David Foster Wallace is an American novelist born on February 21, 1962 in Ithaca, New York. He was raised in a family of academics as both his parents were teachers. After graduating high school, he attended Amherst College to study English and philosophy. However, his university years were devastated by bouts of depression and drug abuse. Yet, he did not fail academically and his senior thesis, The Broom of the System (1987), became his first published novel.
In 2005, Wallace published a book of essays entitled Consider the Lobster. It is a series of arbitrary personal anecdotes that occurred throughout his adult life. The essay topics range from the ethicality of boiling lobsters alive for mere entertainment value to a review of a Fyodor Dostoyevsky biography to his opinions on John McCain in the 2000 presidential election. He offers a unique perspective and refreshing insight into the complexity of human decision-making.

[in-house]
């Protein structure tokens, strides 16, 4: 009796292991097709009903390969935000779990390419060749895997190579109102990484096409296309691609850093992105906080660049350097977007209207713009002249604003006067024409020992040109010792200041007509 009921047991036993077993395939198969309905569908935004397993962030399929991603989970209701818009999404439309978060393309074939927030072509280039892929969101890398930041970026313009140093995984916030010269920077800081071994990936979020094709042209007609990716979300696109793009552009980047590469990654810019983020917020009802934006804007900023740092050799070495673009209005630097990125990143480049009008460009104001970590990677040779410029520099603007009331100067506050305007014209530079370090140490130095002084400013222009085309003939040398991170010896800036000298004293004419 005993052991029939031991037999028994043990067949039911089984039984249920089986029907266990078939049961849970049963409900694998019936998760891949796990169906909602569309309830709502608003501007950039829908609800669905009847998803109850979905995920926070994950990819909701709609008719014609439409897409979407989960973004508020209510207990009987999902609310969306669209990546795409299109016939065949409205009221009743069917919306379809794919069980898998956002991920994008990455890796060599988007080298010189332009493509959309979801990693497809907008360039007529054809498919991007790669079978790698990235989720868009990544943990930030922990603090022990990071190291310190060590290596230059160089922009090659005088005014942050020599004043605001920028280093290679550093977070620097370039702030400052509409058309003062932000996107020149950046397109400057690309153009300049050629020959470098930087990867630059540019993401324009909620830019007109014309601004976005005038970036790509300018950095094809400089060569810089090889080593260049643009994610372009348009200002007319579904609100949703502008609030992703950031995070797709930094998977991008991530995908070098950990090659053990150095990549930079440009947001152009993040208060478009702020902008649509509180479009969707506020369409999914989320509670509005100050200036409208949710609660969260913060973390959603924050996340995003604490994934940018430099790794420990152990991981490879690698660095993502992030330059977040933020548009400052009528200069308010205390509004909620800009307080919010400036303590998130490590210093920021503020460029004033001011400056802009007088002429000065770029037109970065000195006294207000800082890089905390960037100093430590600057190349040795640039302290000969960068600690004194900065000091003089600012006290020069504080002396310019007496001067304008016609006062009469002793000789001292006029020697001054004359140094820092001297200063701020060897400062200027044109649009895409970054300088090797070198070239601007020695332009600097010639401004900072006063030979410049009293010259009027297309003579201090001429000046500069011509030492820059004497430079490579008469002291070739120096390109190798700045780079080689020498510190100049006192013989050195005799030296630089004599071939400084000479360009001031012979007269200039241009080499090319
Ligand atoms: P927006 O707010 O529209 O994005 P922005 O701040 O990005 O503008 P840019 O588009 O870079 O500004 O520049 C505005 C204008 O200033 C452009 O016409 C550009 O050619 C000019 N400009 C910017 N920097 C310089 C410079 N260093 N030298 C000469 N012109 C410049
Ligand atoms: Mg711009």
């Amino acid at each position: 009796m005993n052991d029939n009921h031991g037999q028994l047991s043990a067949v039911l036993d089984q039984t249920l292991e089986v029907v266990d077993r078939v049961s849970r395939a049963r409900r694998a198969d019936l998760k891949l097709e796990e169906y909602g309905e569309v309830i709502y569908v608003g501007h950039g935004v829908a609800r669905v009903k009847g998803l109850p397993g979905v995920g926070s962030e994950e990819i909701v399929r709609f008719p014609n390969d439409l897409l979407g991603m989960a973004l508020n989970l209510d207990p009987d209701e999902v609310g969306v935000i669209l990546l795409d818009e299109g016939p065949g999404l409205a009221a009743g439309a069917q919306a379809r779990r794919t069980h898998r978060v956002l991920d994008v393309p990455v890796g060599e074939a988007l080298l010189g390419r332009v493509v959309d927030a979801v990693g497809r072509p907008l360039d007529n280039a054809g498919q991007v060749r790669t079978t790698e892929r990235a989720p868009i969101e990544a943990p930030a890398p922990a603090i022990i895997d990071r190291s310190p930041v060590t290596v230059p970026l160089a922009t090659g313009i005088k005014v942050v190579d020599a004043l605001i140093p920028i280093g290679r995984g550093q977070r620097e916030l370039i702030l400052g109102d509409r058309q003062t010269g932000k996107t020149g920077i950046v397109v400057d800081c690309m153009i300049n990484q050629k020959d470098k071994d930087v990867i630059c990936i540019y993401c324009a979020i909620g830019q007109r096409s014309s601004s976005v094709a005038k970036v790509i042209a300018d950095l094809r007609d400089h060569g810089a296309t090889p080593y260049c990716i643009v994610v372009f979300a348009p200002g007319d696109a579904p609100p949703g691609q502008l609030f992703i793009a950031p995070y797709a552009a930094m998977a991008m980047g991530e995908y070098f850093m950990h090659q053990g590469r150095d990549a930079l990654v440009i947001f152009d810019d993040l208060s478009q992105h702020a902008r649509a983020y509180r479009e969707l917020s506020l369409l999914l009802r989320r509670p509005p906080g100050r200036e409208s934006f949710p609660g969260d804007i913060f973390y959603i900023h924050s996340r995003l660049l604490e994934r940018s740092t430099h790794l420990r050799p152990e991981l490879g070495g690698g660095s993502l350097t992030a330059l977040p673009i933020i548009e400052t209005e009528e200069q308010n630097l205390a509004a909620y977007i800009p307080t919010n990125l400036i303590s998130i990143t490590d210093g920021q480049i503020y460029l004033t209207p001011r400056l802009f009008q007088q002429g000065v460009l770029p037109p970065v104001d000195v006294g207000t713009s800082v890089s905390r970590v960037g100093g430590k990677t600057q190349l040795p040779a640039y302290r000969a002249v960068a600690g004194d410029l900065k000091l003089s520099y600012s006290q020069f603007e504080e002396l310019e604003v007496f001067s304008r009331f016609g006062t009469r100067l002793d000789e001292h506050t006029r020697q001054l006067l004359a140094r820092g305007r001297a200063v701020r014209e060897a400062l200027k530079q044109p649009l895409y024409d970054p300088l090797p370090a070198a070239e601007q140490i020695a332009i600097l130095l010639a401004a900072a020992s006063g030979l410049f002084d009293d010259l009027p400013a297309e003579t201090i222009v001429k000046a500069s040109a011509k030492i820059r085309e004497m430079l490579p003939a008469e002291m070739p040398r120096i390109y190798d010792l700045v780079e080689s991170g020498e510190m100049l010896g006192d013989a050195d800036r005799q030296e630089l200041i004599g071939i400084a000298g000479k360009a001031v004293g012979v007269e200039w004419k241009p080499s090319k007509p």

Consider the Lobster received positive reactions from critics and audiences. Robert McCrum of The Guardian stated that Wallace’s book “demonstrates a contemporary American master working at the extreme edge of the radar, asking question after question about the mad, mad world in which he finds himself.”
Despite Wallace’s successful career in writing, he could not combat his major depressive order and his antidepressants were ineffective in fully treating his illness. On September 12, 2008, at only 46-years-old, he committed suicide by hanging himself. One of Wallace’s unfinished works,titled The Pale King, was published posthumously in 2011.